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This column was reprinted by permission of L. Brent Bozell and Creators Syndicate. To reprint this or any of his twice weekly syndicated columns, please contact Creators Syndicate at (310) 337-7003 ext. 110





 L. Brent Bozell


The Media vs. The First Amendment
by L. Brent Bozell III
June 10, 1999

Gun rights defenders often wonder how the media can be so hostile to the Second Amendment to the Constitution, while they so hallow the First Amendment. But do they really revere freedom of expression? Liberal media stars are starting to think it's time to "modernize" our classical understanding of free speech. Democracy, they say, can't function when wealthy corporations and individuals can buy more speech than the average American.

Just as liberals have always wished to redistribute the wealth to achieve a rigidly enforceable equality, so too would speech be redistributed to address the economic inequities of our awful capitalist system. Of course, they won't say a word about their own privileged position, sitting on massively funded television networks with the power to change the world. But they're not the problem, see. It's those rich people touting a free-market agenda.

So on ABC's "Good Morning America," Diane Sawyer attacked Steve Forbes: "A political science professor at the University of California-San Diego says, 'If he didn't have any money, he'd be considered a crackpot.' The money being spent on these ads, because you can afford it and other candidates can't, is that democracy?" It's a question never posed to Sen. Jay Rockefeller, or any Kennedy, for that matter. 

Perhaps Sawyer would tax Forbes and other "crackpots" for the privilege of buying campaign ads, as former New York Times executive editor Max Frankel proposed in 1997: "a 100 percent surcharge on every political TV and radio commercial to pay for an opponent's immediate response in the same market for the same audience." In Frankel's socialist utopia, Forbes would have to pay for an equal response by every Republican primary opponent, and maybe Al Gore and Bill Bradley, to boot. 

CBS "60 Minutes" boss Don Hewitt was even more blunt in this year's Frank Gannett Lecture at the Media Studies Center. Not only does Hewitt oppose the networks granting free time to candidates, he thinks the Forbes ads should be banned altogether. "Give them news space when they do something newsworthy and not sell them advertisement space to toot their own horn."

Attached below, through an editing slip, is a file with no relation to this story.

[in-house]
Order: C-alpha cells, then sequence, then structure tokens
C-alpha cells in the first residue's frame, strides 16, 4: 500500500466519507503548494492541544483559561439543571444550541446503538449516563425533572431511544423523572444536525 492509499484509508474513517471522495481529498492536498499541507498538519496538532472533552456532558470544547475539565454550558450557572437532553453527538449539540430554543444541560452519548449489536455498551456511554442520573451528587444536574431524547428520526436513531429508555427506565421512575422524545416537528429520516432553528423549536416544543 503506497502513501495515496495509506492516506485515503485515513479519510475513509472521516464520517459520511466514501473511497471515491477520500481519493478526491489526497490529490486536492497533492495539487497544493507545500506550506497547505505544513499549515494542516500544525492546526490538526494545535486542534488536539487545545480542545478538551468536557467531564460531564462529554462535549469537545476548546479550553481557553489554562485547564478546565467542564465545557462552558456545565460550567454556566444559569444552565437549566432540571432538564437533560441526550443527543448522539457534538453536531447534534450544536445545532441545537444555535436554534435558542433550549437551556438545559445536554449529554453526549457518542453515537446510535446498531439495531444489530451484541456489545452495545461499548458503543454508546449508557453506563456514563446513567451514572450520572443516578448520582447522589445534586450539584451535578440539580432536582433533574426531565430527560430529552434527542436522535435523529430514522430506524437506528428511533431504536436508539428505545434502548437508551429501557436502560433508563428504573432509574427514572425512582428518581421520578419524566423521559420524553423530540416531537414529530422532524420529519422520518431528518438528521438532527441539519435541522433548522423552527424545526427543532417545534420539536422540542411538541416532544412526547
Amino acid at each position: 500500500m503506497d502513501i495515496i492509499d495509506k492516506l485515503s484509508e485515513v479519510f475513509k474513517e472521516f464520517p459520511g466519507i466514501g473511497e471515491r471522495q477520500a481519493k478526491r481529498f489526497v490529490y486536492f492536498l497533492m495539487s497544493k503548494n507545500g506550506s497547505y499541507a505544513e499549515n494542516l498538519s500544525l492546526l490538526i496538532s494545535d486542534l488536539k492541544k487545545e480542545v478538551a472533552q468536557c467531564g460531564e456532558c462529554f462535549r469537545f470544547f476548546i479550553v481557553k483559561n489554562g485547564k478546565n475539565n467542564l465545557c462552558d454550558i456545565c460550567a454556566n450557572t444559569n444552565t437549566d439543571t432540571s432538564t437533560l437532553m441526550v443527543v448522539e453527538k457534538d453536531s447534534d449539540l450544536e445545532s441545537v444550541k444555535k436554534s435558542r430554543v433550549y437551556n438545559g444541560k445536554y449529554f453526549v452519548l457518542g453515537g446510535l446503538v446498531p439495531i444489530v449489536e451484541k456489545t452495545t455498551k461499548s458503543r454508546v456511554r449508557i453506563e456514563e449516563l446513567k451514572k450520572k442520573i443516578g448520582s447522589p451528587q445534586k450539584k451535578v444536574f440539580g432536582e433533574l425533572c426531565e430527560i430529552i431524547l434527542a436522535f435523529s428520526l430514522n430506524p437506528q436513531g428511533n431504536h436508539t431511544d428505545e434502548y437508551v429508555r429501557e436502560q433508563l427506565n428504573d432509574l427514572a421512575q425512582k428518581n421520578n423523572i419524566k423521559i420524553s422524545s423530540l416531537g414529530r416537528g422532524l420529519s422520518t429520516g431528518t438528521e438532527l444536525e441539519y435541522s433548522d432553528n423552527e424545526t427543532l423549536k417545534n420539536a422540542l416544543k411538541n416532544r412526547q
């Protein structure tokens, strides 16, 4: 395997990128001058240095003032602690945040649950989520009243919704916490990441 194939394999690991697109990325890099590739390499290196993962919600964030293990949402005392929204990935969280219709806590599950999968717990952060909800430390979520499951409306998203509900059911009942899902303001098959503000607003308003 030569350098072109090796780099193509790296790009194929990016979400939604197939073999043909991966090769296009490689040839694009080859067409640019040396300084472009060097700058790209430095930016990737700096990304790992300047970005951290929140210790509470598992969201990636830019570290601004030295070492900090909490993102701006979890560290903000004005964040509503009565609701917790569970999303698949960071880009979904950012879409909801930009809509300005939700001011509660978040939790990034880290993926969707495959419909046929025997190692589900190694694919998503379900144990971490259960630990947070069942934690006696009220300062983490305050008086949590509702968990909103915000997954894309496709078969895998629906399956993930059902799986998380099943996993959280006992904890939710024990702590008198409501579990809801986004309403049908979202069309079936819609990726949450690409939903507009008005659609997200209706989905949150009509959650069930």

Isn't that a teensy violation of the First Amendment? Claimed Hewitt: "The First Amendment has never stopped anyone from refusing to broadcast or print obscenities, and I contend that political commercials are just that -- obscenities -- and could be banned for that reason alone."

Former PBS omnipresence Bill Moyers has just returned to the taxpayer-funded airwaves for what must be his 100th special plugging "campaign finance reform," otherwise known as "How to Shut Up Conservatives with Money." Titled "Free Speech for Sale," Moyers began by lauding the First Amendment as "a great idea. It means government can't keep you from getting your two cents worth into the public debate. But what the Framers of our government didn't reckon with is that two cents doesn't buy much free speech these days. You can say anything you want today, but if you really want to be heard today, we're talking big money."

Notice that Moyers acknowledges each of us has the right to speak. But he's trying to create a new right: the right "to be heard." Now this sounds especially absurd coming from Moyers, whose own "private empire" has given us another 60-minute special without a word from conservatives who oppose his lobby-gagging lust. Moyers preaches the First Amendment means "government can't keep you from getting your two cents worth" in the public debate, but I guess it's okay if the government just takes your two cents to skip the debate and promote his personal agenda on more than 300 PBS stations across America.

Rather than lambast the politicians, Moyers and Hewitt and Sawyer should focus their attention on the media's own tremendous irresponsibility in ducking coverage of politics. When PBS avoided live coverage of the Thompson hearings on campaign corruption because the kiddie shows were too important to be interrupted, when ABC and CBS had no time for live coverage of an unprecedented impeachment trial, they lost all credibility in their comments about the public interest and dysfunctional democracy.

In the coming election year, one thing all Americans should not tolerate is the arrogant liberal media assumption that they are the indisputable champions of the First Amendment. By these programs and proposals, these journalists are declaring war on the right of private individuals and groups to speak to the public. That's not the proper definition of democracy or free speech.

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